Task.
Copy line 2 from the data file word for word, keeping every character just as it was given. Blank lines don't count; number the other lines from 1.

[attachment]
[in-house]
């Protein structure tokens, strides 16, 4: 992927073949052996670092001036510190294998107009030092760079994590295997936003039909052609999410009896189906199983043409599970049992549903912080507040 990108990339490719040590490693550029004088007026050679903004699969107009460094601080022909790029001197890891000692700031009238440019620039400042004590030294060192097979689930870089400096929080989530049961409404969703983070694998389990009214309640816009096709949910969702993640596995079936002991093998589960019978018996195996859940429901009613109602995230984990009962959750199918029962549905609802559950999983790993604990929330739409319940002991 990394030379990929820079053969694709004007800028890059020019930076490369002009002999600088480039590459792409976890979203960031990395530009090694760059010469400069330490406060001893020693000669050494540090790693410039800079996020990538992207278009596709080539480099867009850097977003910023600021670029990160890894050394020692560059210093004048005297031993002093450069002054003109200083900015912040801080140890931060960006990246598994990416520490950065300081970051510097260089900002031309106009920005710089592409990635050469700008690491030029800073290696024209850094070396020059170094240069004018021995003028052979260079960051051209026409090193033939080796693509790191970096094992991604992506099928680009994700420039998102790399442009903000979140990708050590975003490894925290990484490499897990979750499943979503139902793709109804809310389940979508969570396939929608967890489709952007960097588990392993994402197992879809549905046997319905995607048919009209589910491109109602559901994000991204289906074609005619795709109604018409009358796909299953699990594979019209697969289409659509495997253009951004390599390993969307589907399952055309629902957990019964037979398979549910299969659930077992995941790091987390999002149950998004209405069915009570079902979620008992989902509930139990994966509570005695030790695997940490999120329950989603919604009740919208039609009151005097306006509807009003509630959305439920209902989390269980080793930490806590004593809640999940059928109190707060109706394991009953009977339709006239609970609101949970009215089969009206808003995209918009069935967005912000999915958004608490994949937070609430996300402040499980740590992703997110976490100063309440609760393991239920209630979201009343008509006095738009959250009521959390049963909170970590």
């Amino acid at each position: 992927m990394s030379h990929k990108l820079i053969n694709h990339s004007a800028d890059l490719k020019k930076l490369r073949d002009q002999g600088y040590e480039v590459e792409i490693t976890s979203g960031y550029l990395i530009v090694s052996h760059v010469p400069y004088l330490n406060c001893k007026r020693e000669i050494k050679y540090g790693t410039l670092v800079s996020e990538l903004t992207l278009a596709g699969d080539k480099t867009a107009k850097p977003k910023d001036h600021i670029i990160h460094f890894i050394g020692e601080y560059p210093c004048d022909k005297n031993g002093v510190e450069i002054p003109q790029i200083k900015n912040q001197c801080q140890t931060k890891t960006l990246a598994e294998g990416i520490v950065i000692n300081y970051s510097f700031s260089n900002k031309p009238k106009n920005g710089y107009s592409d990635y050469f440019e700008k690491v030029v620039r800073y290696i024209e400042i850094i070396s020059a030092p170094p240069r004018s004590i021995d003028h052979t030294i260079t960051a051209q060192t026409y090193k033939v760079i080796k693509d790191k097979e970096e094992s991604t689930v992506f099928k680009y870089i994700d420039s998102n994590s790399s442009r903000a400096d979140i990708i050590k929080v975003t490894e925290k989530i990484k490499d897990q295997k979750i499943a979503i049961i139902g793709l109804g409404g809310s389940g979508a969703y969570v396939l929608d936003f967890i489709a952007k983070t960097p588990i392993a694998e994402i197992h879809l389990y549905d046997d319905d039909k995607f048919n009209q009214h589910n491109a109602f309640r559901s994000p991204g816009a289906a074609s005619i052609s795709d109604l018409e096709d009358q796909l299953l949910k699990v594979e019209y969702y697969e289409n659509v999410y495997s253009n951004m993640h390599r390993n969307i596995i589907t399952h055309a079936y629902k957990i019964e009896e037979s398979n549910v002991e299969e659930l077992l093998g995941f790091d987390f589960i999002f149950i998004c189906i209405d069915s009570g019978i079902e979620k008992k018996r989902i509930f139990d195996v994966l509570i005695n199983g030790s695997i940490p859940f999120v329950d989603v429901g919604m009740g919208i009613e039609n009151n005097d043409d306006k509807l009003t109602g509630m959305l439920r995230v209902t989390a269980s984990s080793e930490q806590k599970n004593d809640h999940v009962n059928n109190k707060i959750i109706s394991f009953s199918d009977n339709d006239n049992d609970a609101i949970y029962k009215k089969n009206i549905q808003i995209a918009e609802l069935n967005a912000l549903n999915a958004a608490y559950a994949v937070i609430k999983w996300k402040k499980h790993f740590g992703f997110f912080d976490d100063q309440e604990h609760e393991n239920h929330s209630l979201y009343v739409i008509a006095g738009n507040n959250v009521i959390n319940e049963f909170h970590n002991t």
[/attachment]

């Protein structure tokens, strides 16, 4: 992927073949052996670092001036510190294998107009030092760079994590295997936003039909052609999410009896189906199983043409599970049992549903912080507040 990108990339490719040590490693550029004088007026050679903004699969107009460094601080022909790029001197890891000692700031009238440019620039400042004590030294060192097979689930870089400096929080989530049961409404969703983070694998389990009214309640816009096709949910969702993640596995079936002991093998589960019978018996195996859940429901009613109602995230984990009962959750199918029962549905609802559950999983790993604990929330739409319940002991 990394030379990929820079053969694709004007800028890059020019930076490369002009002999600088480039590459792409976890979203960031990395530009090694760059010469400069330490406060001893020693000669050494540090790693410039800079996020990538992207278009596709080539480099867009850097977003910023600021670029990160890894050394020692560059210093004048005297031993002093450069002054003109200083900015912040801080140890931060960006990246598994990416520490950065300081970051510097260089900002031309106009920005710089592409990635050469700008690491030029800073290696024209850094070396020059170094240069004018021995003028052979260079960051051209026409090193033939080796693509790191970096094992991604992506099928680009994700420039998102790399442009903000979140990708050590975003490894925290990484490499897990979750499943979503139902793709109804809310389940979508969570396939929608967890489709952007960097588990392993994402197992879809549905046997319905995607048919009209589910491109109602559901994000991204289906074609005619795709109604018409009358796909299953699990594979019209697969289409659509495997253009951004390599390993969307589907399952055309629902957990019964037979398979549910299969659930077992995941790091987390999002149950998004209405069915009570079902979620008992989902509930139990994966509570005695030790695997940490999120329950989603919604009740919208039609009151005097306006509807009003509630959305439920209902989390269980080793930490806590004593809640999940059928109190707060109706394991009953009977339709006239609970609101949970009215089969009206808003995209918009069935967005912000999915958004608490994949937070609430996300402040499980740590992703997110976490100063309440609760393991239920209630979201009343008509006095738009959250009521959390049963909170970590």